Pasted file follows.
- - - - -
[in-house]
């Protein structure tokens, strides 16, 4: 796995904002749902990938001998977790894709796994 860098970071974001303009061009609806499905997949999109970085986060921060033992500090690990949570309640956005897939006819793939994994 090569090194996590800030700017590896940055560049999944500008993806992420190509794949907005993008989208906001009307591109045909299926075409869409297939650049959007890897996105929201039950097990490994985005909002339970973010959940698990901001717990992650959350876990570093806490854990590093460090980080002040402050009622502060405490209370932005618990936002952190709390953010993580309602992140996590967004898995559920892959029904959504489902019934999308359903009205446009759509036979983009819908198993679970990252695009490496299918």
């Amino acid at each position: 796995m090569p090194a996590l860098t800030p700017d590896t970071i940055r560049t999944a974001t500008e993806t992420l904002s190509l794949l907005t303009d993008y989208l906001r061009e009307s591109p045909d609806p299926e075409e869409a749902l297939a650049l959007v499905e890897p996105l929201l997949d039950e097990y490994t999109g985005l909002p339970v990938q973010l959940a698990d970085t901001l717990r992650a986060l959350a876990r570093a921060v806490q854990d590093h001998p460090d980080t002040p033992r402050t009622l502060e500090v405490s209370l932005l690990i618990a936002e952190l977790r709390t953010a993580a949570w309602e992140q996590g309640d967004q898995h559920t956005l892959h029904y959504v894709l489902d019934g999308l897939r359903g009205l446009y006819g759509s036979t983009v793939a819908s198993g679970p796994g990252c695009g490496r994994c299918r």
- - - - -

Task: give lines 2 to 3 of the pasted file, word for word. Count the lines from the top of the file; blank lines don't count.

């Protein structure tokens, strides 16, 4: 796995904002749902990938001998977790894709796994 860098970071974001303009061009609806499905997949999109970085986060921060033992500090690990949570309640956005897939006819793939994994 090569090194996590800030700017590896940055560049999944500008993806992420190509794949907005993008989208906001009307591109045909299926075409869409297939650049959007890897996105929201039950097990490994985005909002339970973010959940698990901001717990992650959350876990570093806490854990590093460090980080002040402050009622502060405490209370932005618990936002952190709390953010993580309602992140996590967004898995559920892959029904959504489902019934999308359903009205446009759509036979983009819908198993679970990252695009490496299918």
């Amino acid at each position: 796995m090569p090194a996590l860098t800030p700017d590896t970071i940055r560049t999944a974001t500008e993806t992420l904002s190509l794949l907005t303009d993008y989208l906001r061009e009307s591109p045909d609806p299926e075409e869409a749902l297939a650049l959007v499905e890897p996105l929201l997949d039950e097990y490994t999109g985005l909002p339970v990938q973010l959940a698990d970085t901001l717990r992650a986060l959350a876990r570093a921060v806490q854990d590093h001998p460090d980080t002040p033992r402050t009622l502060e500090v405490s209370l932005l690990i618990a936002e952190l977790r709390t953010a993580a949570w309602e992140q996590g309640d967004q898995h559920t956005l892959h029904y959504v894709l489902d019934g999308l897939r359903g009205l446009y006819g759509s036979t983009v793939a819908s198993g679970p796994g990252c695009g490496r994994c299918r």